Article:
Literature review and Related Studies
The rapid increase in the number of private universities offering Bachelor of education programmes in East African region; particularly in Tanzania and the operational trends of such university providers has made it necessary for universities across eastern Africa to formulate a common quality assurance framework (IUCEA, 2015) on quality of university education, so as to ensure quality. According to several scholars in organisational effectiveness and quality (Nyathi, at el, 2011; Luenburg and Orstein, 2004; Tim – Hannagan, 1995; Spencer, 1994; Morgan and Murgatroyd, 1994) quality assurance frameworks play a central role in meeting the expectations of the stakeholders on supply and demand sides of university education.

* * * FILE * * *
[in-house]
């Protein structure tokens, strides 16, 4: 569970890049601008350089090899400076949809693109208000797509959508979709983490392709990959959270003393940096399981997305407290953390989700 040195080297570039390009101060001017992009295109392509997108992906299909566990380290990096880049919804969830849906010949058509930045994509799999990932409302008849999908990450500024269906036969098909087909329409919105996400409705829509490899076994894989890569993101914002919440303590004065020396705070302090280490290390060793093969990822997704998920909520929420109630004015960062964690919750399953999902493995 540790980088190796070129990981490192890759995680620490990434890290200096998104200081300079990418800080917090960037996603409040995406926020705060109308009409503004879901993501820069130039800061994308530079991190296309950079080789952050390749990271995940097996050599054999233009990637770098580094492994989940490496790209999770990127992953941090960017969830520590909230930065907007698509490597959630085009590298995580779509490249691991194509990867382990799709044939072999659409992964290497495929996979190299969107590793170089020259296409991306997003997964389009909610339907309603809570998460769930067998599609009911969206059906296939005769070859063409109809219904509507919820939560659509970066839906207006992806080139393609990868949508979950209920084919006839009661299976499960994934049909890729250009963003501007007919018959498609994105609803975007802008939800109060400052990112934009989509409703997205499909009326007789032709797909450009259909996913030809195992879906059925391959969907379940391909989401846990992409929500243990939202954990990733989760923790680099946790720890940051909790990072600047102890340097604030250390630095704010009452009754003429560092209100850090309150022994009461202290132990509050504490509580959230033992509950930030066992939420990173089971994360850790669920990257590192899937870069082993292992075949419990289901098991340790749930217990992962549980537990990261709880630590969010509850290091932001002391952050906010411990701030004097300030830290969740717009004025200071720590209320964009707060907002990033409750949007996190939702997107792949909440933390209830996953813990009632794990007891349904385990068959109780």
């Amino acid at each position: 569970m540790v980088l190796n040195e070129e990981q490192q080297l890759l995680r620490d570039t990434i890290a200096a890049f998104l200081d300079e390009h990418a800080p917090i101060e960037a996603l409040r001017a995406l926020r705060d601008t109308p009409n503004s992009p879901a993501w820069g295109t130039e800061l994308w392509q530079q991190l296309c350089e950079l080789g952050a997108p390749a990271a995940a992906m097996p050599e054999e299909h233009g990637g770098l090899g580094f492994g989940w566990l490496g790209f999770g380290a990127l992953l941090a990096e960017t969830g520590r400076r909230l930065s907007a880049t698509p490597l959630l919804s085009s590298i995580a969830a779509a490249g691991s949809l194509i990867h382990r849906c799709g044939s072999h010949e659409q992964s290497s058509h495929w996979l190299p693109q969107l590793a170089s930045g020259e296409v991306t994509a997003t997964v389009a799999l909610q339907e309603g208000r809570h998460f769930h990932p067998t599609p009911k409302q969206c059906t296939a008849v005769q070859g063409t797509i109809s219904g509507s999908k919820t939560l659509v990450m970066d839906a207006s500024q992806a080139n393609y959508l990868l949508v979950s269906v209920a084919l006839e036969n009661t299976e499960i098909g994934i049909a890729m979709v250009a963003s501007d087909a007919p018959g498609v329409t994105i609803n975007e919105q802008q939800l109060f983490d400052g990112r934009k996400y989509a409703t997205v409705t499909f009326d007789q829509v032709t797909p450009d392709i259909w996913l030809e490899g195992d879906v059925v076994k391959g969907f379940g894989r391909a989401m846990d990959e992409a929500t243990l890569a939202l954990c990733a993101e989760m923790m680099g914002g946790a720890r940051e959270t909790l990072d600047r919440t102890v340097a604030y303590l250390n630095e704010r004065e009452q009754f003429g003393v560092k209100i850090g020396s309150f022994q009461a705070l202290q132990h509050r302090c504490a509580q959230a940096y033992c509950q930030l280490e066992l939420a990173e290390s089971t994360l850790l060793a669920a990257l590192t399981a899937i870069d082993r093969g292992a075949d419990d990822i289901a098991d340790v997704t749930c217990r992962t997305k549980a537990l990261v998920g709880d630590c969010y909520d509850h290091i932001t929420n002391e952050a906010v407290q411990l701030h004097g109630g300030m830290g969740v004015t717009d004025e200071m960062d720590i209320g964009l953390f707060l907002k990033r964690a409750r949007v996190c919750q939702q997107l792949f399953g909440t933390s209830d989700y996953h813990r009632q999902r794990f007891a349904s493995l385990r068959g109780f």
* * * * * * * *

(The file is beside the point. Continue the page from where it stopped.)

This study was supported by the Open Systems (OPT) theory and approach, according to Bertalaffy (1950).A cursory review of the literature indicates that the education system in Tanzania is currently undergoing serious problems that are impeding its overall performance and quality, particularly in privately established Universities Makulilo, (2012). According to Mosha in Galabawa, Senkoro, & Lwaitama (2000); Ishengoma (2007) and Makulilo (2012), literature also highlights the possible determinants for this phenomenon, as being: failure to implement effective and efficient reforms, deficient quality of instruction, lack of adequate funding and resources, poorly equipped training institutions, poor physical and social infrastructure, inadequate learning materials, narrow curricula scopes, wide teacher-student ratios, diametrically opposing harmony between general and professional courses, over-emphasis on theory vis- a- vis practice, unclear learning objectives, poor quality of textbooks, defective examination systems, and lack of supervision and accountability, research and evaluation of teacher training programmes.